In summary, as Christians we need to reclaim the glory of our human sexuality and not be afraid to see ourselves as sexual creatures who have been given this glorious language by Almighty God to express and experience intimacy with each other and with God. Yes, God wants all of us, not just the parts we deem acceptable and we must constantly seek out ways to use the language of sexuality to deepen our own experience of God in prayer and practice. It is often interesting, for example, to see how you can use your body to enhance or amplify your prayer. Once again, Eastern religions have long known about the power of the body in meditation, contemplation and prayer and there is also a rich historical vein of bodily prayer and meditation within the Christian tradition as well. In truth, our sexuality is not something that is purely secular or worldly – of the “flesh” as Paul would say - but it is instead a holy and spiritual part of our being which can be offered to God through prayer and intentionality and can serve as wonderful spiritual conduit for the ebb and flow of intimacy in our lives.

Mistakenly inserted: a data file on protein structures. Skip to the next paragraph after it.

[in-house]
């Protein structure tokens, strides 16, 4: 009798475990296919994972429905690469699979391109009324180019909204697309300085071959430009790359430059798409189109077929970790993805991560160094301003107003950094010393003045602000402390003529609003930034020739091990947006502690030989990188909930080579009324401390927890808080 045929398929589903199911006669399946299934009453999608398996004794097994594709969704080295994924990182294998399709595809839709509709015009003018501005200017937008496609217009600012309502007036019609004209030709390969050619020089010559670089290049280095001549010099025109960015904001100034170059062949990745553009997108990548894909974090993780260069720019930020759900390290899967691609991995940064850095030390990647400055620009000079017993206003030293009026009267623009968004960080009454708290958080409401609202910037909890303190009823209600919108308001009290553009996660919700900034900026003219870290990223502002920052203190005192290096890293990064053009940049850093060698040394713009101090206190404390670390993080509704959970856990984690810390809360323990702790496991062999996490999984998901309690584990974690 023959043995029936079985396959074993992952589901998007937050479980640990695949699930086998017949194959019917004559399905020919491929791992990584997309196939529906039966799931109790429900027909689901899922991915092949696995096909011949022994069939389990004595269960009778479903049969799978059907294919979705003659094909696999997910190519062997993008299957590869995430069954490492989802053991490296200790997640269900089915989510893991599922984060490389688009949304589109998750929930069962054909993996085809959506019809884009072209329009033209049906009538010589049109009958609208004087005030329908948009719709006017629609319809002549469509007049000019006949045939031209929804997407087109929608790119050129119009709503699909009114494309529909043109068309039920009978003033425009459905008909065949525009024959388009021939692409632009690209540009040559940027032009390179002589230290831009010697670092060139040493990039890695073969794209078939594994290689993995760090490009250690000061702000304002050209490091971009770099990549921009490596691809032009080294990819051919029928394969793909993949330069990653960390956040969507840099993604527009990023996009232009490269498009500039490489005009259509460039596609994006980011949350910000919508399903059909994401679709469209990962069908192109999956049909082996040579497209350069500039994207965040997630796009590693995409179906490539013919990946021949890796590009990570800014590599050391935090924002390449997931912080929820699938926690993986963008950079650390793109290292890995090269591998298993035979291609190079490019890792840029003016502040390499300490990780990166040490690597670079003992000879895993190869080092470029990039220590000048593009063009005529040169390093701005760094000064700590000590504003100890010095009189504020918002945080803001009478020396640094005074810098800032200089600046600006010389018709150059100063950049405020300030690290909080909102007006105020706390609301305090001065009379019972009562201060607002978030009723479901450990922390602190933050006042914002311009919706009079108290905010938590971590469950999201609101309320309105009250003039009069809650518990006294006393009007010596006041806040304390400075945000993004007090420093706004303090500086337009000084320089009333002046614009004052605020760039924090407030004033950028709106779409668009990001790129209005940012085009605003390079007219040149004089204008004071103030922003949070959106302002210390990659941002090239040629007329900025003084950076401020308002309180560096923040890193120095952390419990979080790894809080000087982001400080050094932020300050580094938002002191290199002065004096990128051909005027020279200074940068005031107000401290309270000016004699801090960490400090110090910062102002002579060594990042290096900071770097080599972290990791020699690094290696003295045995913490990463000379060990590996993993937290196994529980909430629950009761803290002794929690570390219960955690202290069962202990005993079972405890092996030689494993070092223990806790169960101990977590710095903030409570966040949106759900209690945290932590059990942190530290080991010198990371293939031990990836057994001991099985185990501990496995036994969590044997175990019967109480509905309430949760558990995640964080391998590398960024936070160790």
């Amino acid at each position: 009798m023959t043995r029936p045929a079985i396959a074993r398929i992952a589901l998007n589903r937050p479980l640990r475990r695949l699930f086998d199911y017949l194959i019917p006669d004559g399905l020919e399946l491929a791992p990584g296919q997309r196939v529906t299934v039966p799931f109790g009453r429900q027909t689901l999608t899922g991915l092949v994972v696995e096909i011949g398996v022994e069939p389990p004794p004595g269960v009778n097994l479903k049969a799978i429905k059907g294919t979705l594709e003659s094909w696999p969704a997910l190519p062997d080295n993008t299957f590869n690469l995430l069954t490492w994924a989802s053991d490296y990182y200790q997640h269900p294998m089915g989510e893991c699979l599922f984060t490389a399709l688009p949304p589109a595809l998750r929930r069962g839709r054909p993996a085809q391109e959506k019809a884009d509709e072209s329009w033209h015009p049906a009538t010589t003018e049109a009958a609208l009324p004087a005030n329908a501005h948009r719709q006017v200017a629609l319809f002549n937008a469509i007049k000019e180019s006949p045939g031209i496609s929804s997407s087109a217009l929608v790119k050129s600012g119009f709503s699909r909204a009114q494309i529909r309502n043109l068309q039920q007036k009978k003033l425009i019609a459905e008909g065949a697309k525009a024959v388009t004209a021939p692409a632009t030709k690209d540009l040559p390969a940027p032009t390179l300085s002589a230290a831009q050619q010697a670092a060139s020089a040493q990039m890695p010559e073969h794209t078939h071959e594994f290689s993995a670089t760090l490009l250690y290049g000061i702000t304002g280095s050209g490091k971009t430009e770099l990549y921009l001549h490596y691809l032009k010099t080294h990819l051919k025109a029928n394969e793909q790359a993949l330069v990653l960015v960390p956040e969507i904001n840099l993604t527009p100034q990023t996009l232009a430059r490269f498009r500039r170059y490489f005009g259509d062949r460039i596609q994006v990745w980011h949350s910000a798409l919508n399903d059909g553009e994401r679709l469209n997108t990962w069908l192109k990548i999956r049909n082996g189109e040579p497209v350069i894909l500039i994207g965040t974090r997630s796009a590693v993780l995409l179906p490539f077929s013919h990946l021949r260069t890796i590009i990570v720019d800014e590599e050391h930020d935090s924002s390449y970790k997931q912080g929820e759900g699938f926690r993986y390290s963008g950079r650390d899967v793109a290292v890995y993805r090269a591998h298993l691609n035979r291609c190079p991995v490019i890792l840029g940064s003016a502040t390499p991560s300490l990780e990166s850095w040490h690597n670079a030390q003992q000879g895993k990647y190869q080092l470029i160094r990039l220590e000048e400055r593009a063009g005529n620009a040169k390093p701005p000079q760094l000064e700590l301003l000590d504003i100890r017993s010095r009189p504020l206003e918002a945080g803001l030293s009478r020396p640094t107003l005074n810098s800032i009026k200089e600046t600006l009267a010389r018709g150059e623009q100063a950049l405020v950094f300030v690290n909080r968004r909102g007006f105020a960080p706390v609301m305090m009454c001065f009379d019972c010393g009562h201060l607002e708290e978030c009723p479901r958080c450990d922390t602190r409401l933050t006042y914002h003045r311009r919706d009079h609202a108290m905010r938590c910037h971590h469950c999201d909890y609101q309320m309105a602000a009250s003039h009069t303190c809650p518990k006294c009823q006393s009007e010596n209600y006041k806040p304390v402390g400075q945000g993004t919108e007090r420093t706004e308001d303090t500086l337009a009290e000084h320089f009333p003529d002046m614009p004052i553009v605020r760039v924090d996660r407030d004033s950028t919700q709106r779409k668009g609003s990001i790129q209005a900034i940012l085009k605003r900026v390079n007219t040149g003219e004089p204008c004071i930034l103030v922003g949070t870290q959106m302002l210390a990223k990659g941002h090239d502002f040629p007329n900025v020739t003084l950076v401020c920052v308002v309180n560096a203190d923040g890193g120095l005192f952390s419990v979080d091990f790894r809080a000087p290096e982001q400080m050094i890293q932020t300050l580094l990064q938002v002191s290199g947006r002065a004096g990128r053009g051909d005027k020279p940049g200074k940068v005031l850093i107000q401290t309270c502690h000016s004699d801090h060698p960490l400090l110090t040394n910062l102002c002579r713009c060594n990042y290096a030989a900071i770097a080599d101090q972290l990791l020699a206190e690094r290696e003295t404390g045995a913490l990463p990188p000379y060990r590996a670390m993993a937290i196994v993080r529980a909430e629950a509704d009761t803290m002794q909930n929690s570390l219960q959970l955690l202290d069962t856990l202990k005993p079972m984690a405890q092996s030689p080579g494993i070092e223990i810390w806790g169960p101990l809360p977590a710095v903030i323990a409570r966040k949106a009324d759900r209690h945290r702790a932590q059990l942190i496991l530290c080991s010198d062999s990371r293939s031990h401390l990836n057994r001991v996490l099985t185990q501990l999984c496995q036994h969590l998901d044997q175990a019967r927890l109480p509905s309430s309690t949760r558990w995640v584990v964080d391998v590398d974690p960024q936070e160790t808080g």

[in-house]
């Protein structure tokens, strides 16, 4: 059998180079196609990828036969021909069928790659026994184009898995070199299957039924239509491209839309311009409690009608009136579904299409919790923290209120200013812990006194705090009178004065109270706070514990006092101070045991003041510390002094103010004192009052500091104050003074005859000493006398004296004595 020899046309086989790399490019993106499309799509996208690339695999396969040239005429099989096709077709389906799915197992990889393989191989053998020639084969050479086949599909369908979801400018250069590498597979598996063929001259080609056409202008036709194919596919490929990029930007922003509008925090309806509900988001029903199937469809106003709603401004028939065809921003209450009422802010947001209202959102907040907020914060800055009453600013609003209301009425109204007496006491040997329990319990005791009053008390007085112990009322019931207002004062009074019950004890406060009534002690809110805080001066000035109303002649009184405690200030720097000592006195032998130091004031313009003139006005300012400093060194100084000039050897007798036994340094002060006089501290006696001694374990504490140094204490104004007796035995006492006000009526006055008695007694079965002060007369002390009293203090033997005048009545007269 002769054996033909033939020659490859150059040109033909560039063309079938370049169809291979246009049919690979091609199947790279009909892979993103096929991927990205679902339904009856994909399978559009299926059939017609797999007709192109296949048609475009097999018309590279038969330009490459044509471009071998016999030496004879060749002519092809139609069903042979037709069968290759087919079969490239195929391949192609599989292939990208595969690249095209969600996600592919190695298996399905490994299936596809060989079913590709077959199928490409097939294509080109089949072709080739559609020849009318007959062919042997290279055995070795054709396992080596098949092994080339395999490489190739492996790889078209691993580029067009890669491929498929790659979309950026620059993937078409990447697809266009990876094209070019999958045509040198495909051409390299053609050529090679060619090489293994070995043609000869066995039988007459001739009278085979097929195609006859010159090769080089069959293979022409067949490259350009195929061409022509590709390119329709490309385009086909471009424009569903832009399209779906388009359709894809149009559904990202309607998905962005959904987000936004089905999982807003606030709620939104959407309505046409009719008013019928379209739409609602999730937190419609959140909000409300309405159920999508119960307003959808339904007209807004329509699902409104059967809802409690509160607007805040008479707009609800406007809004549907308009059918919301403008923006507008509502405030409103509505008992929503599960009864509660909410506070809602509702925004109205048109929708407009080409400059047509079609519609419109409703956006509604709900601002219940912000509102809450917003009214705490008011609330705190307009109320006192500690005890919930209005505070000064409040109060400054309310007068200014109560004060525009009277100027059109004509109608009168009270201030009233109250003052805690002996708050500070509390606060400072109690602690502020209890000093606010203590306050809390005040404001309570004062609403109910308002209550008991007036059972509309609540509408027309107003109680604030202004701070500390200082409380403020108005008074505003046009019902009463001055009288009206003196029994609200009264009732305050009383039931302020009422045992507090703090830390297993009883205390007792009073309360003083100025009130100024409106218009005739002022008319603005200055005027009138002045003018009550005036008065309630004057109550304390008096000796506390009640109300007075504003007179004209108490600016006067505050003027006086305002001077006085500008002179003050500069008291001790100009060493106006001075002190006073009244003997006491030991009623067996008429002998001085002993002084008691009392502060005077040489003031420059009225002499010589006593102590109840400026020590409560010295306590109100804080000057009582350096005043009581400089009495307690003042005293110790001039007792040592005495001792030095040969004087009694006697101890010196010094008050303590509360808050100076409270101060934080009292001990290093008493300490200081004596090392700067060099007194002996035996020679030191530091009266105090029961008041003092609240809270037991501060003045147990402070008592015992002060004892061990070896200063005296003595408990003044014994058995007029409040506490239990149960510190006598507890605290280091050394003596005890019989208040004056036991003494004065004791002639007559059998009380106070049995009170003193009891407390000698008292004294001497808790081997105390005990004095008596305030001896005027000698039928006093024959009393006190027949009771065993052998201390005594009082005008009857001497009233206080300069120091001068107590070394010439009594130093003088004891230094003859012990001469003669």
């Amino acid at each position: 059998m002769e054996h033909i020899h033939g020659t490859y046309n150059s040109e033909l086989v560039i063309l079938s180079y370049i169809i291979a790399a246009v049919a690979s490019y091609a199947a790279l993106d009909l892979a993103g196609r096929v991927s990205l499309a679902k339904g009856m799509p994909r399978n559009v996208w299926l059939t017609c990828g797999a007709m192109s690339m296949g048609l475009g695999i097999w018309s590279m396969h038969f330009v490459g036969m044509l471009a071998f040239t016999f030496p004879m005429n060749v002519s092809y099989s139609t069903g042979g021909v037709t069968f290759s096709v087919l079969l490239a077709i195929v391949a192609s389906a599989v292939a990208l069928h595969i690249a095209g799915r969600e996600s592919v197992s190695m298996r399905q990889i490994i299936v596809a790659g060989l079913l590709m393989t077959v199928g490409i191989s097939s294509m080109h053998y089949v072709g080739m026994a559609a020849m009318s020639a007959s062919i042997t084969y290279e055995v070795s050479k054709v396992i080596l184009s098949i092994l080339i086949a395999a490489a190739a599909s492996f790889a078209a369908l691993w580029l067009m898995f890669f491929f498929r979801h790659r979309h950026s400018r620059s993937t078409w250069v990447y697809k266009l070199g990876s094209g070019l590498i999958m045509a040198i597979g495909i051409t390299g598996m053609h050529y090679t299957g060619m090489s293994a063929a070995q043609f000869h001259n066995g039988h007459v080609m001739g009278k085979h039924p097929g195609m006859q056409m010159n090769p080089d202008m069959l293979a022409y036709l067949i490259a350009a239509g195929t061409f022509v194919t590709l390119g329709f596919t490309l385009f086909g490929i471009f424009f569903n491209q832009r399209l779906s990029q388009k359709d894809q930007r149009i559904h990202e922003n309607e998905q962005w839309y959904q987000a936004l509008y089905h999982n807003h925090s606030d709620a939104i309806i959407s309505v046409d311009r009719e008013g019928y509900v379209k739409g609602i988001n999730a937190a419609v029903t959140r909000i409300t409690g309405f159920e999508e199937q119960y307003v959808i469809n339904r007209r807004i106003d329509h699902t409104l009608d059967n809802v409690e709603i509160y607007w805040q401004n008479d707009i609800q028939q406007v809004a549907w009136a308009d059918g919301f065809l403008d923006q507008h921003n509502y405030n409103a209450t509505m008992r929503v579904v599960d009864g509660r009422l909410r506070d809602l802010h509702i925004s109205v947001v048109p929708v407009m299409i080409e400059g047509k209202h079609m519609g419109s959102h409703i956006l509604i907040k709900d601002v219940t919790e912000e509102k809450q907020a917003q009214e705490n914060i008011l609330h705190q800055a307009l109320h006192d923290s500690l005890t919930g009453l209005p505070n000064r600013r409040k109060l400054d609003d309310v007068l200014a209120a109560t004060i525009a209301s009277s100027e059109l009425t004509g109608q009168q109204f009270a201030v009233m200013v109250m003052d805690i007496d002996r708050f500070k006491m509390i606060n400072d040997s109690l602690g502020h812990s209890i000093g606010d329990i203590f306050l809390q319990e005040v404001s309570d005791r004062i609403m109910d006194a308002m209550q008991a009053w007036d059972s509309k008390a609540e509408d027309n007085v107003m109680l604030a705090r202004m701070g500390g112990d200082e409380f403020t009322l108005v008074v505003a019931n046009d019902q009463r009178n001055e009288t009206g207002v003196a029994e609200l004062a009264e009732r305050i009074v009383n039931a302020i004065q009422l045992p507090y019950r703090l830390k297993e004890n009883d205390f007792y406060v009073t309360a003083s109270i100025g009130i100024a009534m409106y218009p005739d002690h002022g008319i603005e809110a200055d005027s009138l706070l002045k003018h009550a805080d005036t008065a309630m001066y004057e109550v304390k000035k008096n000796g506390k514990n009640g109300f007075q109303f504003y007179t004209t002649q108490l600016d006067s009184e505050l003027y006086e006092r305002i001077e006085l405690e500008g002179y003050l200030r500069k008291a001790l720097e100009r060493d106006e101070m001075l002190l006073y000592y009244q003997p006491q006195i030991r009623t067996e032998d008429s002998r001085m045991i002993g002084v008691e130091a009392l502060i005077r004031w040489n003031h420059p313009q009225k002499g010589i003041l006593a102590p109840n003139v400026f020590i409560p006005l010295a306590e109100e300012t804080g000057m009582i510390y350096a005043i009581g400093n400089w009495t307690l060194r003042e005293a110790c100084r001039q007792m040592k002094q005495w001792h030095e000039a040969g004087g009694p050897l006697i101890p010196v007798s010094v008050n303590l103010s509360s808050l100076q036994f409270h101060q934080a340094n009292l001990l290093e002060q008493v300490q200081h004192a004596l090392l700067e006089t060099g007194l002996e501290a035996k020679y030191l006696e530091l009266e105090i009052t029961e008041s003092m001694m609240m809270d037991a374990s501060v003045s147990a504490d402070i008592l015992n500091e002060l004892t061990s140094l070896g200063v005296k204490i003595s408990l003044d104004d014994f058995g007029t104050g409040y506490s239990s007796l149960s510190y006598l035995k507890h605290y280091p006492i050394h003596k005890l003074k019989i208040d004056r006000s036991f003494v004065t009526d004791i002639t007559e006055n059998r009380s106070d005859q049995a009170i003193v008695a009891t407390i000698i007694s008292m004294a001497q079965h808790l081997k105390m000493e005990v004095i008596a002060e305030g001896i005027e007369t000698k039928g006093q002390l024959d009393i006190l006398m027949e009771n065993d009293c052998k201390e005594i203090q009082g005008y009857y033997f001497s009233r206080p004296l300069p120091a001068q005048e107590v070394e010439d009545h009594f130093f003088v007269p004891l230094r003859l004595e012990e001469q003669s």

Wendel W. Meyer